4 Truths That Will Improve Your Remote Leadership Skills Overnight

Practical tips by current executives to help simplify your leadership.

In the current stay-at-home economy, employees find themselves shifting their daily routines from commuting to an office to commuting to, perhaps, their kitchen table. The new daily commute may also pose all forms of distractions like children, pets, TV, and unlimited trips to the fridge.

Yes, the new norm can present a challenge for you and your employees. Luckily, we can turn to business leaders who are successfully figuring things out as they go — while empowering their people digitally to stay engaged — for tips. Four of them have shared valuable strategies recently. 

1. Put your people first.

George Gerchow, CSO at Sumo Logic, a leader in continuous intelligence, advises leaders make judgment calls based on what’s happening in their locality. At Sumo Logic, he says, “we have created an emergency response team who meets daily to discuss the next steps the organization will take to protect our employees and the business.”

Additionally, his leadership team is encouraging employees to FaceTime to provide a pulse of what people are doing. “At this time, it’s especially important to ensure people stay engaged and don’t overwork, while also being empathetic to people’s needs and work styles. Any company that doesn’t put people first is going to suffer as a result,” noted Gerchow.


2. Foster a community vibe.

Sangram Vajre, the co-founder at Terminus, an account-based marketing technology firm, ensures that all meetings are face-to-face over video screen. Some team members even leave their video conference tools on as they work to stay constantly available to meet. The point is to stay connected and in community. “We’ve also created a #NowSpinning company-wide playlist where we’re sharing our favorite music and podcasts with each other,” adds Vajre.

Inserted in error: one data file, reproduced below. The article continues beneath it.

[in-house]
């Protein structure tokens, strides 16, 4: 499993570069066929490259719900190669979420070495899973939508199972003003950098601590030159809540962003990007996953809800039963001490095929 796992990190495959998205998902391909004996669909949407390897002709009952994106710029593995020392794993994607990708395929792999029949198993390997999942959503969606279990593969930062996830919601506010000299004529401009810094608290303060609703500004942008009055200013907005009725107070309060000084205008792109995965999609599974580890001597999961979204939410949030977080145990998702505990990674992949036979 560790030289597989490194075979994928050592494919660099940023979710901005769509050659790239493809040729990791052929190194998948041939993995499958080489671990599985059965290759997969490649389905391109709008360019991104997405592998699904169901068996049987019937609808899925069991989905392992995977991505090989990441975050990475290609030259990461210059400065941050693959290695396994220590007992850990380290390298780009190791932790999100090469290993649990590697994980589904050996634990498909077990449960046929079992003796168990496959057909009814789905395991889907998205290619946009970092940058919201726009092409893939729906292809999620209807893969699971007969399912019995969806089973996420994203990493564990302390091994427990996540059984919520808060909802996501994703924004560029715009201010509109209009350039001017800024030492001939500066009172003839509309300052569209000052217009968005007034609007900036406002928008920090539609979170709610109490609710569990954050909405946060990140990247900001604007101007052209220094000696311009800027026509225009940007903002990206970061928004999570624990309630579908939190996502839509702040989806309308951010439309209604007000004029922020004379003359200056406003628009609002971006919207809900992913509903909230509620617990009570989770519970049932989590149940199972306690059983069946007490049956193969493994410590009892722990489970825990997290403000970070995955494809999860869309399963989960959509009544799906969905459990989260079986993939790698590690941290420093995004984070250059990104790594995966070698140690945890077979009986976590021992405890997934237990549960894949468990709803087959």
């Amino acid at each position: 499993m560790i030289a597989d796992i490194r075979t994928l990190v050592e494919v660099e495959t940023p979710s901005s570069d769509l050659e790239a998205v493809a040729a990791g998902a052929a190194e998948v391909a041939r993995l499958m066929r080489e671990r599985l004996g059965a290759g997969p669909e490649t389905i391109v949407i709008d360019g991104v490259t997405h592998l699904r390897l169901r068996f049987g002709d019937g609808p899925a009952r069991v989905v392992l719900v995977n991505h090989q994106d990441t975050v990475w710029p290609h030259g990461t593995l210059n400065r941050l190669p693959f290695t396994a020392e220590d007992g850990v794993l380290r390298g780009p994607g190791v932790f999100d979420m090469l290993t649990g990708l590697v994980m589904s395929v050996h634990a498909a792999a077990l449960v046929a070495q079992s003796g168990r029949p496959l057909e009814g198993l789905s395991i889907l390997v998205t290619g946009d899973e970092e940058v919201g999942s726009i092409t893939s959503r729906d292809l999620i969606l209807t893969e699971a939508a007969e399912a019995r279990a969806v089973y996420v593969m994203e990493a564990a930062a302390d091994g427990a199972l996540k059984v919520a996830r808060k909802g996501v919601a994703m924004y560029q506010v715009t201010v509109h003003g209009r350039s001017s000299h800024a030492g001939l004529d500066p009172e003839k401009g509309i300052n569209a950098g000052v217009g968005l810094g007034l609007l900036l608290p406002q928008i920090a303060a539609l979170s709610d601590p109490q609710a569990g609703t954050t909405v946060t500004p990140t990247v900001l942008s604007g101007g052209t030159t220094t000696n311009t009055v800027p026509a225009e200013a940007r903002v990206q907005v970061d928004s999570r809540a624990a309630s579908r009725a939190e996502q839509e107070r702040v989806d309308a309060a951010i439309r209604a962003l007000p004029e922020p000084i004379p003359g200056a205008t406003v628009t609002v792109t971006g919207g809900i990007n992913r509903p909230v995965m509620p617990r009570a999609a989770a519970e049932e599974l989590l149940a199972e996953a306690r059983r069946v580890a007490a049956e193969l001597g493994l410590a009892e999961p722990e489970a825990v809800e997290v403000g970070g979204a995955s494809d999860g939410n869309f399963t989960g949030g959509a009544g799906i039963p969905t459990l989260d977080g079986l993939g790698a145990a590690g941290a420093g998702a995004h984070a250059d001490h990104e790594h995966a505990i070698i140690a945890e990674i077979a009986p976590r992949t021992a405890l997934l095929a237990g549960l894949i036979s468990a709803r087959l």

To further that community vibe, a daily routine at Terminus now includes remote hangouts, Monday coffee, and happy hour Thursday. “Most importantly,” stresses Vajre, “we know that many team members have kids at home as well, so we’re acting with grace, because having grace for each other during this unusual time will help us prevail.”


3. Offer plenty of resources.  

Peter Bauer, CEO, Mimecast, a cybersecurity provider, explains that moving to a fully remote setup “requires new muscle memory,” especially since everyone works differently. He shares that at Mimecast, they’ve offered employees a variety of resources, recommendations, and tips to help support them in this new way of working, including:

  • Conducting daily meetings via video calls to replace the in-person connectivity they had in the office.
  • A daily employee engagement think tank to help keep a pulse on the organization and come up with ideas to help make the most of this new experience together.
  • Being mindful of the mental health needs of team members and their families, knowing that the combination of social isolation, close quarters, potential ill health, economic hardships and uncertainty can weigh on people in unique ways. 
  • Maintaining a sense of fun and spirit with a virtual talent show competition, where people can submit short videos of their special skills and have them showcased.
  • Hosting virtual happy hours, team walking meetings where everyone walks while on Zoom, and team workouts.


4. Check-in on the well-being of others.

As teams commit to a remote environment, the physical or emotional presence of people can’t be felt as much, and it’s harder to check in on their overall well-being.

Josh Feast, CEO and co-founder of Cogito, a leader in real-time emotional intelligence solutions, says, “Companies should consider creating an ‘early warning system’ with the help of technology to aid in detecting when an employee needs assistance or is struggling, and guide them accordingly.” He adds, “We must set up alternate methods to ensure everyone feels emotionally supported. Technology is now more human-aware and can aid us in these efforts to remain connected and lead with empathy.”

Feast reminds us to stop and simply ask how our colleagues are doing. The combination of operational leadership and compassion has a profound impact on the overall health of employees, who are the ones driving companies forward during this turbulent time.


Originally published at Inc